For the front seat occupants, the Maybach GLS will seem awfully similar to anyone who's spent time in any other new-build GLS. The three-pointed stars have been swapped out for Maybach logos and the color and trim options vary in material and color,
That's no slight against it, mind you. The GLS boasts one of the nicest interiors of any big SUV — hell, it's in the top 10 percent of all new cars, period — so the Maybachification process doesn't need to do much. The MBUX infotainment system and the digital instrument panel offer so many ways to customize and fine-tune the systems, you could spend an hour fiddling around and not explore them all; should that grow tiresome, start poking around with your fingers for any soft material that isn't leather, which ought to keep you busy for just as long.
The back seat is where the GLS 600 makes its biggest departure from "lesser" GLS-Class models. The rear bench is kaput, replaced with two seats that look ripped straight out of the first-class cabin of an Emirates 777. Like the front seats, the back row offers not just heating and ventilation, but a full array of massage options. (There's also an available five-seat configuration, but...seriously, why would you?)
While they don't lie completely flat the way the captain's chairs of a 2021 F-150 can, they do recline — far enough for a good nap. And even the F-150 can't match the recliner-spec leg rests that unfold to provide a pillowy place for your calves to rest.
Maybachs are the sorts of cars chosen by captains of industry, so of course, the GLS 600's back row is meant to be a good place to Get Things Done. There's a tablet computer that not only controls the climate and stereo, but if you opt for the on-board wifi, you can use it to surf the web. The wireless cell phone charger above the cupholders is ideally placed to view the screen during a video chat. And not only is there an optional fridge located between the seats capable of storing a couple bottles of wine, there's even a spot to hide a pair of special champagne flutes — complete with magnets to keep them locked in place.
The only group of high net worth individuals who might be a tad disappointed with the GLS 600's back seat: NBA stars. While the second row is expansive by any mortal standards, it still can't match the legroom of a true limo or car with a stretched wheelbase (like, for example, the Maybach sedan).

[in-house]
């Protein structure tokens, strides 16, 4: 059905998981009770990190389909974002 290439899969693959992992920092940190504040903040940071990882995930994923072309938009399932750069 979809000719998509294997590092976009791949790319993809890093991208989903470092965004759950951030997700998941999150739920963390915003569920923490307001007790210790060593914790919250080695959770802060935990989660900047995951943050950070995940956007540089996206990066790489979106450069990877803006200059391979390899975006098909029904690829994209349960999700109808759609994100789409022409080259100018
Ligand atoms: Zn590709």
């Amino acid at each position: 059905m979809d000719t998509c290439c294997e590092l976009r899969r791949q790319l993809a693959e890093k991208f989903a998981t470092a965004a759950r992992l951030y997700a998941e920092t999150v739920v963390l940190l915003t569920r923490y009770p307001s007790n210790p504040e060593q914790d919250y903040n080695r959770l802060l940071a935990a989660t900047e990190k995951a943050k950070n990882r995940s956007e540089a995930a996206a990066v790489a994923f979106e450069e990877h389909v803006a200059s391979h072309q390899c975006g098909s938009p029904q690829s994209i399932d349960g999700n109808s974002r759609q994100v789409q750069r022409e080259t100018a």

Anyone six feet tall or more will find the soles of their feet touching the front seatbacks when they try and stretch all the way out. Make peace with that, however, and you'll run out of complaints about the second row real quick.
That added space comes at a cost, though. To make room for those reclining thrones and their legrests, Mercedes had to sit the second row further back than in the regular GLS, cutting into the expansive cargo bay. The elegant trim between and behind the seats flows up into a divider that sits just below the rear window, further reducing the usable
That still leaves a decent box of cargo space in the far back — unless your Maybach happens to come equipped with the champagne cooler between the back seats, as my tester did While pulling cold drinks out of a hidden fridge is inarguably one of the most baller moves imaginable in a car, the bulky unit protrudes almost all the way to the rear hatch, almost completely dividing the cargo area. You could squeeze a couple hard-sided carry-ons on either side of it, but not much else. Anyone who's planning on using their GLS as a traditional SUV to cart around large objects would be better off spending their money on a loaded GLS 63.
Still, if your needs for space can't be met by the cargo bay, keep in mind that unlike your S-Class-based Maybachs, the GLS 600 can tow up to 7,700 pounds, which ought to be more than enough to tote along whatever baggage you might require.
And sure, maybe it's not perfect, but what vehicle is? More than once during my many, many hours of driving, I contemplated how much nicer it was to be rolling along in the quiet seclusion of its cabin than it was being crammed into a pleather seat on a Delta flight even before COVID-19 reared its spiky crown. There are other cars that can match its comfort and other SUVs that can beat it on capability, but none that can do both of things as well.
Bottom line: if you and three or fewer people need to cover a lot of ground in whatever conditions life throws at you, damn the weather, you can't really beat the Mercedes-Maybach GLS 600. Just be sure to pack light.
Base Price: $160,500
Powertrain: 4.0-liter twin-turbo V8, nine-speed automatic, all-wheel-drive
Horsepower: 550 hp
Torque: 538 lb-ft
EPA Fuel Economy: 15 mpg city, 19 mpg highway